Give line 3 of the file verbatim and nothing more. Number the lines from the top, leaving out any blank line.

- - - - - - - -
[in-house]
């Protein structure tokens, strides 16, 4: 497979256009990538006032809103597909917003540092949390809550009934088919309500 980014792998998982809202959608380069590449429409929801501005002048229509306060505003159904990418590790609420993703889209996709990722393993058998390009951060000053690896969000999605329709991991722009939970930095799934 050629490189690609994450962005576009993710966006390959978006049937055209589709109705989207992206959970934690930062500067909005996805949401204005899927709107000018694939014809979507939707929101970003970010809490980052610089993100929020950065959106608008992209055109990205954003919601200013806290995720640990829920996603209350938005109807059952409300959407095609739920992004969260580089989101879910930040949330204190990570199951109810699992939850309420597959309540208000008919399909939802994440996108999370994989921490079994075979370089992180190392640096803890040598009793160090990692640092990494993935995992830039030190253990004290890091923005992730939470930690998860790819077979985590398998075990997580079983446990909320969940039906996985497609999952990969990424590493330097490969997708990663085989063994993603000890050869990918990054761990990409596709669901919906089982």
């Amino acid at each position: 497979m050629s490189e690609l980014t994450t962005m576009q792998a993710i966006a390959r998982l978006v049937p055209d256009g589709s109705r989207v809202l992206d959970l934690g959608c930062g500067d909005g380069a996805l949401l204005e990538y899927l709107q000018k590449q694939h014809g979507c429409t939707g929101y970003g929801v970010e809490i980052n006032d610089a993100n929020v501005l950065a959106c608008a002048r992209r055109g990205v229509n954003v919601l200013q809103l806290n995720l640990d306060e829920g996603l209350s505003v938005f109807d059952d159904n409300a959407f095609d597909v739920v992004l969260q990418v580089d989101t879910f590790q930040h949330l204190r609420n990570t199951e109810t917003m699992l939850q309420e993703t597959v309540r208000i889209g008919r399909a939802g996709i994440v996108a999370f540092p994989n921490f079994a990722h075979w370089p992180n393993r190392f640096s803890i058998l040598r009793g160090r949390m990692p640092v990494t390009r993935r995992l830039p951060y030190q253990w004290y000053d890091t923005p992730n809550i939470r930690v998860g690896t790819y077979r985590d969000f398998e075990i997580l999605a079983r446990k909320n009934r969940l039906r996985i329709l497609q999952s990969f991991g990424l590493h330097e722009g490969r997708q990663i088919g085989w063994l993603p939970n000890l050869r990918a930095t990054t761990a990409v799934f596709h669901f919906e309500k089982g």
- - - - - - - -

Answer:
């Amino acid at each position: 497979m050629s490189e690609l980014t994450t962005m576009q792998a993710i966006a390959r998982l978006v049937p055209d256009g589709s109705r989207v809202l992206d959970l934690g959608c930062g500067d909005g380069a996805l949401l204005e990538y899927l709107q000018k590449q694939h014809g979507c429409t939707g929101y970003g929801v970010e809490i980052n006032d610089a993100n929020v501005l950065a959106c608008a002048r992209r055109g990205v229509n954003v919601l200013q809103l806290n995720l640990d306060e829920g996603l209350s505003v938005f109807d059952d159904n409300a959407f095609d597909v739920v992004l969260q990418v580089d989101t879910f590790q930040h949330l204190r609420n990570t199951e109810t917003m699992l939850q309420e993703t597959v309540r208000i889209g008919r399909a939802g996709i994440v996108a999370f540092p994989n921490f079994a990722h075979w370089p992180n393993r190392f640096s803890i058998l040598r009793g160090r949390m990692p640092v990494t390009r993935r995992l830039p951060y030190q253990w004290y000053d890091t923005p992730n809550i939470r930690v998860g690896t790819y077979r985590d969000f398998e075990i997580l999605a079983r446990k909320n009934r969940l039906r996985i329709l497609q999952s990969f991991g990424l590493h330097e722009g490969r997708q990663i088919g085989w063994l993603p939970n000890l050869r990918a930095t990054t761990a990409v799934f596709h669901f919906e309500k089982g």